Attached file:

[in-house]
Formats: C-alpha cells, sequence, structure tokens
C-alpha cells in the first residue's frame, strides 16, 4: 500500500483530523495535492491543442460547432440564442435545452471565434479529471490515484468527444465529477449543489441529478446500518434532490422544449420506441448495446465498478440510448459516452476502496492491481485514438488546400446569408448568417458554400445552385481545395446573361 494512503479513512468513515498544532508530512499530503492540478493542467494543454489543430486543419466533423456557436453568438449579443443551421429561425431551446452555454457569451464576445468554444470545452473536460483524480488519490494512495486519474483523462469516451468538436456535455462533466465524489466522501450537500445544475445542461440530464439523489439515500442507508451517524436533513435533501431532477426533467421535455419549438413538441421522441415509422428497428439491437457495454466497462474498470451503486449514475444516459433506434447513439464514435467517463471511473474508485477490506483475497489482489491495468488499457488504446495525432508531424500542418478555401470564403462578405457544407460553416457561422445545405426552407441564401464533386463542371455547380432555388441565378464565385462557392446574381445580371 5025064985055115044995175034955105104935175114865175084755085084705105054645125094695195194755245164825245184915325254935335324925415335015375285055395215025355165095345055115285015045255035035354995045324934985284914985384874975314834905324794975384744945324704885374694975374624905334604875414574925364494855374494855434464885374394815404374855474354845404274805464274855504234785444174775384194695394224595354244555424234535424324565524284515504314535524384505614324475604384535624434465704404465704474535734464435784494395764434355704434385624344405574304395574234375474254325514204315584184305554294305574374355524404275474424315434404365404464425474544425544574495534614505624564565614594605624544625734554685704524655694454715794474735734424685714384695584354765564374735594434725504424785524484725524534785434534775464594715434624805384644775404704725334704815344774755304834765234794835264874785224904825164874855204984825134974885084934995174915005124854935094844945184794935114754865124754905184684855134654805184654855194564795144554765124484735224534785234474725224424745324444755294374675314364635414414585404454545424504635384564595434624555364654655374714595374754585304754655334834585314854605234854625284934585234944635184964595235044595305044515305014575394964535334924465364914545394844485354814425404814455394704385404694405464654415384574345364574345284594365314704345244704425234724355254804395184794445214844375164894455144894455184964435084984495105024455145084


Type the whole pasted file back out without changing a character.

[in-house]
Formats: C-alpha cells, sequence, structure tokens
C-alpha cells in the first residue's frame, strides 16, 4: 500500500483530523495535492491543442460547432440564442435545452471565434479529471490515484468527444465529477449543489441529478446500518434532490422544449420506441448495446465498478440510448459516452476502496492491481485514438488546400446569408448568417458554400445552385481545395446573361 494512503479513512468513515498544532508530512499530503492540478493542467494543454489543430486543419466533423456557436453568438449579443443551421429561425431551446452555454457569451464576445468554444470545452473536460483524480488519490494512495486519474483523462469516451468538436456535455462533466465524489466522501450537500445544475445542461440530464439523489439515500442507508451517524436533513435533501431532477426533467421535455419549438413538441421522441415509422428497428439491437457495454466497462474498470451503486449514475444516459433506434447513439464514435467517463471511473474508485477490506483475497489482489491495468488499457488504446495525432508531424500542418478555401470564403462578405457544407460553416457561422445545405426552407441564401464533386463542371455547380432555388441565378464565385462557392446574381445580371 5025064985055115044995175034955105104935175114865175084755085084705105054645125094695195194755245164825245184915325254935335324925415335015375285055395215025355165095345055115285015045255035035354995045324934985284914985384874975314834905324794975384744945324704885374694975374624905334604875414574925364494855374494855434464885374394815404374855474354845404274805464274855504234785444174775384194695394224595354244555424234535424324565524284515504314535524384505614324475604384535624434465704404465704474535734464435784494395764434355704434385624344405574304395574234375474254325514204315584184305554294305574374355524404275474424315434404365404464425474544425544574495534614505624564565614594605624544625734554685704524655694454715794474735734424685714384695584354765564374735594434725504424785524484725524534785434534775464594715434624805384644775404704725334704815344774755304834765234794835264874785224904825164874855204984825134974885084934995174915005124854935094844945184794935114754865124754905184684855134654805184654855194564795144554765124484735224534785234474725224424745324444755294374675314364635414414585404454545424504635384564595434624555364654655374714595374754585304754655334834585314854605234854625284934585234944635184964595235044595305044515305014575394964535334924465364914545394844485354814425404814455394704385404694405464654415384574345364574345284594365314704345244704425234724355254804395184794445214844375164894455144894455184964435084984495105024455145084